Creating guidelines for seamlessly closing a college and ensuring students find alternatives to programs has proved difficult. College administrators across the country have been adamant that sharing details of their sometimes woeful finances sounds the death knell for their institutions, Robert Kelchen, a professor of higher education at Seton Hall University, told Education Dive.
They contend that announcing a college is at risk of closing scares away potential applicants and stops alumni from donating. And colleges have recovered before. Notably, a large-scale fundraising effort saved the women's college Sweet Briar in 2015.
"Identifying the risks could put some colleges over the edge," Kelchen said of floundering smaller private institutions.
This sort of fear was highlighted recently when higher education trade publication Inside Higher Ed, in tandem with college advising company Edmit, attempted to share calculations of how long 946 private institutions had until their projected net expenses would exceed their projected net assets, which would increase the likelihood they would close.
At least one college threatened to sue if Inside Higher Ed publicized the projections. Another institution, through a lawyer, wrote to the publication saying it would be "reckless" to publish the figures, which were based on federal data.
Push for transparency
It is a near-ubiquitous argument, however, that more transparency on these issues is needed. An investigation by the Massachusetts attorney general found Mount Ida officials knew the college was at imminent risk of closing and did not develop a suitable backup plan.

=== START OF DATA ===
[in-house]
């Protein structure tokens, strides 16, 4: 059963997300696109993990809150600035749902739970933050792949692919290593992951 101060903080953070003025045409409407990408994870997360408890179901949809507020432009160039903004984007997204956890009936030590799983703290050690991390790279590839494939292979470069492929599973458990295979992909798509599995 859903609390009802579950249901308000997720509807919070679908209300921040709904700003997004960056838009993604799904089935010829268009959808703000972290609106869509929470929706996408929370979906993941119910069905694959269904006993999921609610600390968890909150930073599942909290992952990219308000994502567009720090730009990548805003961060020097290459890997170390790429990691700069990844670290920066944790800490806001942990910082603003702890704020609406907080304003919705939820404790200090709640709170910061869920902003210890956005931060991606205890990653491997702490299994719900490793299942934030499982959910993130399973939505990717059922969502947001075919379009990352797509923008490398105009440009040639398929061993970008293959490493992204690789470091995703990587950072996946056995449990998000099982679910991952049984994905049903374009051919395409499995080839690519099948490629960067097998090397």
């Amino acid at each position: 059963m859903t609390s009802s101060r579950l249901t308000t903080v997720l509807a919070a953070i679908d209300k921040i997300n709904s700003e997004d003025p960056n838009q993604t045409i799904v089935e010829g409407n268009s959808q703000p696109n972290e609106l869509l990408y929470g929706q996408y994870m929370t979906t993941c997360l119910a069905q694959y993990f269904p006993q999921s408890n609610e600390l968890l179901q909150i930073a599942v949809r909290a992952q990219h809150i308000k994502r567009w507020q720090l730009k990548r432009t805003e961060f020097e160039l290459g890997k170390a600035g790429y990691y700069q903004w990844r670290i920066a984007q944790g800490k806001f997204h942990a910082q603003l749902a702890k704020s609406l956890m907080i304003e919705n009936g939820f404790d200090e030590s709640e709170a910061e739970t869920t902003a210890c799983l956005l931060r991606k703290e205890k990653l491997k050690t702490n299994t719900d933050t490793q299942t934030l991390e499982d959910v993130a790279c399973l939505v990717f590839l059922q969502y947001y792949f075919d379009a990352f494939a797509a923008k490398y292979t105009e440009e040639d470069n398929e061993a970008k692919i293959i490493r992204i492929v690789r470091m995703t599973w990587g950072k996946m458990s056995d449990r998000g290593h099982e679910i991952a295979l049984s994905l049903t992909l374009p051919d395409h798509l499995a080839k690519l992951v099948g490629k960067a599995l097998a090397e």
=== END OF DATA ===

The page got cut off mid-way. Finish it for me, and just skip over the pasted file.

The end result was upended students and an arrangement that the campus would be folded into UMass Amherst, which took on about $70 million in debt to buy it. The deal was criticized for potentially disadvantaging its fellow institution in the University of Massachusetts system, UMass Boston. But Amherst, which has long wanted to establish a physical presence in the area, went ahead with it.
The law approved this month authorizes the state's Board of Higher Education to create a process by which it screens private colleges annually and determines whether they are on shaky financial ground. The board is due to vote next month on regulations that would establish these procedures.
The final version of the regulations is not yet public, but a draft version outlines how colleges would be asked to submit plans describing how they would save the operation if it was in financial trouble. The department would not publicly disclose the details of certain colleges' finances or whether they were in distress, and that information would be exempted from the state's public records law.
Colleges that fail to comply with the rules could see their state aid cut off and their ability to grant degrees revoked, according to the draft regulations.
"We believe we're in the vanguard of states addressing the issue of college closures," said Carlos Santiago, Massachusetts commissioner of higher education and chair of the State Higher Education Executive Officers' executive committee, in a statement to Education Dive. "We've seen 18 colleges close or merge in our state over the last six years, and we expect the trend to continue. So we think it's vital that we take steps to protect students from the devastating impact of these closures."